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Why Using Clean Architecture For Side Projects ?

joboto profile image Jordan Bouëllat ・4 min read

Originally posted on my blog.

The Crappy Projects and The Never Ending To-Do List

Let's settle something right here. Most of my side-projects are never finished crap rotting on GitHub, waiting to be deleted before the next ones. At the same time, I have that ever growing To-Do List where some of the old items are about technologies not even maintained anymore. That, my fellow readers, was the sad record I've made at the end of every year since I've started programming. Obviously, some of the items from the list found a place in the crappy rotten projects and some of those ones succeed to be used a bit by myself. However shipping things is fun, maintaining very less.

Alas the boring parts would always be the same.

Clean Architecture Hammer Savior

Some years back, Android (my day-job programming context) faced a wave of architecture revelations and illuminations. Every other talk and article were about how Clean Architecture could save developer lives and removing spaghetti from the codebase menu. It took me about one article to be drowned and start to cry about how bad I was at programming. However I tried, maybe not for the good reasons (yup sometimes hype is attracting). Coding was even harder than all the articles read and the videos watched. At the time I was almost fully dedicated to the subject (trying to migrate to this in my day-job project and implementing the plenty of examples found on the internet).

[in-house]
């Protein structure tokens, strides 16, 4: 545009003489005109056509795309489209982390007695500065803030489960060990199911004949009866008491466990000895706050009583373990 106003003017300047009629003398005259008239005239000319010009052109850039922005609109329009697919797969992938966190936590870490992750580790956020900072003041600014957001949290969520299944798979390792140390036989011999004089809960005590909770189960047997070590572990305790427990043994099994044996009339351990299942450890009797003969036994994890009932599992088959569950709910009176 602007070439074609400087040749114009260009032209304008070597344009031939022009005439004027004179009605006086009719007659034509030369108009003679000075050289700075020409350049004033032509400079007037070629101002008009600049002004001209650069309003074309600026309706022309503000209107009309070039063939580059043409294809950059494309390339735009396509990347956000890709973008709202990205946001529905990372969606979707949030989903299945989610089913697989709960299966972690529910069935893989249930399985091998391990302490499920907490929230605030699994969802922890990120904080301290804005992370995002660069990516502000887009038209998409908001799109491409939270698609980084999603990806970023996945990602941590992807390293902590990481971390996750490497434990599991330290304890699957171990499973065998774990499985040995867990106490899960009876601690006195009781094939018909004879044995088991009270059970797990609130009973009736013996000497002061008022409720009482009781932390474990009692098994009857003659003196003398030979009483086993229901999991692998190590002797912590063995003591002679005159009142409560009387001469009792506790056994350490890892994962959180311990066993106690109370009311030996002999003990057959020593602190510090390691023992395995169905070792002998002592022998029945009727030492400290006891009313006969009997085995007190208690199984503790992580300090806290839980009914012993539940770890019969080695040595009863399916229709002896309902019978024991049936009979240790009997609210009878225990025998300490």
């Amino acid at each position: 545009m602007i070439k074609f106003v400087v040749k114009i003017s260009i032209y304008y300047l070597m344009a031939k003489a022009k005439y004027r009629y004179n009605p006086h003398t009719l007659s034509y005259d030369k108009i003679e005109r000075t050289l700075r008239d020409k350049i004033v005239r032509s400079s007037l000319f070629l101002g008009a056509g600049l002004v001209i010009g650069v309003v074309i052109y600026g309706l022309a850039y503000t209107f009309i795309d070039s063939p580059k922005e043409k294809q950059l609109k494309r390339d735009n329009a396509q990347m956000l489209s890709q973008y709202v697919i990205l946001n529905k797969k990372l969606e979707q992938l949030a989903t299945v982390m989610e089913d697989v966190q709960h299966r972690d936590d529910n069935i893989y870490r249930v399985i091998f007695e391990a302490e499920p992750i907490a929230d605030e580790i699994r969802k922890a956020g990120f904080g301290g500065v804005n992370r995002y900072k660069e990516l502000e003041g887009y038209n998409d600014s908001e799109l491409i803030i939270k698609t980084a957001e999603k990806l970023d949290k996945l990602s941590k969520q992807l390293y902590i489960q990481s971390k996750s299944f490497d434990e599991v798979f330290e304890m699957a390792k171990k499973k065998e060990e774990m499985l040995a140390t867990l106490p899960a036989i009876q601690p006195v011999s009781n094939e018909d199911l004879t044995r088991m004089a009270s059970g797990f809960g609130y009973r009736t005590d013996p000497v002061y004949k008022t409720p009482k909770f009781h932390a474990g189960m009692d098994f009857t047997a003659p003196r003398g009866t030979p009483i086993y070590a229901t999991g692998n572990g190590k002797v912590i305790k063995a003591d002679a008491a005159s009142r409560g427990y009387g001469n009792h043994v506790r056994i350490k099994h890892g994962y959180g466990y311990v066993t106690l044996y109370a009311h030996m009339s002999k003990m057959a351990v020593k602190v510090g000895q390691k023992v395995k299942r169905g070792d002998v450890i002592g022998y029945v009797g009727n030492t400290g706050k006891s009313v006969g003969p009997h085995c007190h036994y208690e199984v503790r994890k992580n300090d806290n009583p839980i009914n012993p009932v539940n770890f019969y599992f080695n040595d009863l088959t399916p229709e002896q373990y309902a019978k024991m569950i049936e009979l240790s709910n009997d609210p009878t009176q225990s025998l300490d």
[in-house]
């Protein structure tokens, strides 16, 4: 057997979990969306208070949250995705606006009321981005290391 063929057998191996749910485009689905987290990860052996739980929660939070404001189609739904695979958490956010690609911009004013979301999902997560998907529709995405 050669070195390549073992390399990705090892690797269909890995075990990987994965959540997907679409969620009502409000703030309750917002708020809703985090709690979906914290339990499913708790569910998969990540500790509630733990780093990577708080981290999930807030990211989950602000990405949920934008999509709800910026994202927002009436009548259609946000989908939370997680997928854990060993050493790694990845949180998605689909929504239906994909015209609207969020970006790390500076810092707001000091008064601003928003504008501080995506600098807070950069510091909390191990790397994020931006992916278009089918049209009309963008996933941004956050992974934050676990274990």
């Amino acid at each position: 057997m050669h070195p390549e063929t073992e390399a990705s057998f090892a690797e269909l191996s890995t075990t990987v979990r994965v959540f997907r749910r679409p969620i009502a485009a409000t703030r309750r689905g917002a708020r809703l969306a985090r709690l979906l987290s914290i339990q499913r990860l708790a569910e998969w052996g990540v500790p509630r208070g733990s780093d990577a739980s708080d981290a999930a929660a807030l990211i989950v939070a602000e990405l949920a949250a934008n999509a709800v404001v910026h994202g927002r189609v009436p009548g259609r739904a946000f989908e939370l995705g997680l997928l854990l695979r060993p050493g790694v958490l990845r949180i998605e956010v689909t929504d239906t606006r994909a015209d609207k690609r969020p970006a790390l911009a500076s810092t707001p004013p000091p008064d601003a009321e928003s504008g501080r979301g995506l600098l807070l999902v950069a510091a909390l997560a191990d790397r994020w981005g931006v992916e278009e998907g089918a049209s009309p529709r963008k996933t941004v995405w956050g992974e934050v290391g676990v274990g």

It definitely took me years and some aha moments to start to understand the advices some very nice people gave me to use it correctly. The Clean Way™ was not an illumination, it's a slow path where putting all the parts together is taking a certain amount of time. I'm starting to feel almost enough confident to help people with it and talk about the subject. However I won't cover the what and the how to implement here :).

It also gives me a new perspective about what I was expecting when programming. Working with it everyday at my day-job and porting some spaghetti code I wrote before gives me new slow and steady goals.

Safety When Sharing

One of those goals is being able to share my work with confidence even if I don't code very well.
It's impressive to share your own little program on the vast ocean of marvelous projects on the Internet. Most of the time no one notice your errors and even if they do they'll probably help you. Even so, it's frightening.

Clean Architecture is focused on what you want to do with your project. The core part is very abstract and are just definition for your use cases. Sharing it quickly, can help for feedback before even starting to install that Mongo instance (without speaking about the last trending driver) or pushing the actual server on a hosting machine.

It validates your domain. It can also let people talk you about their expectations. It's way easier to write some abstract code (with unit tests because you're someone nice) than trying to implement the whole stack needed for an experiment.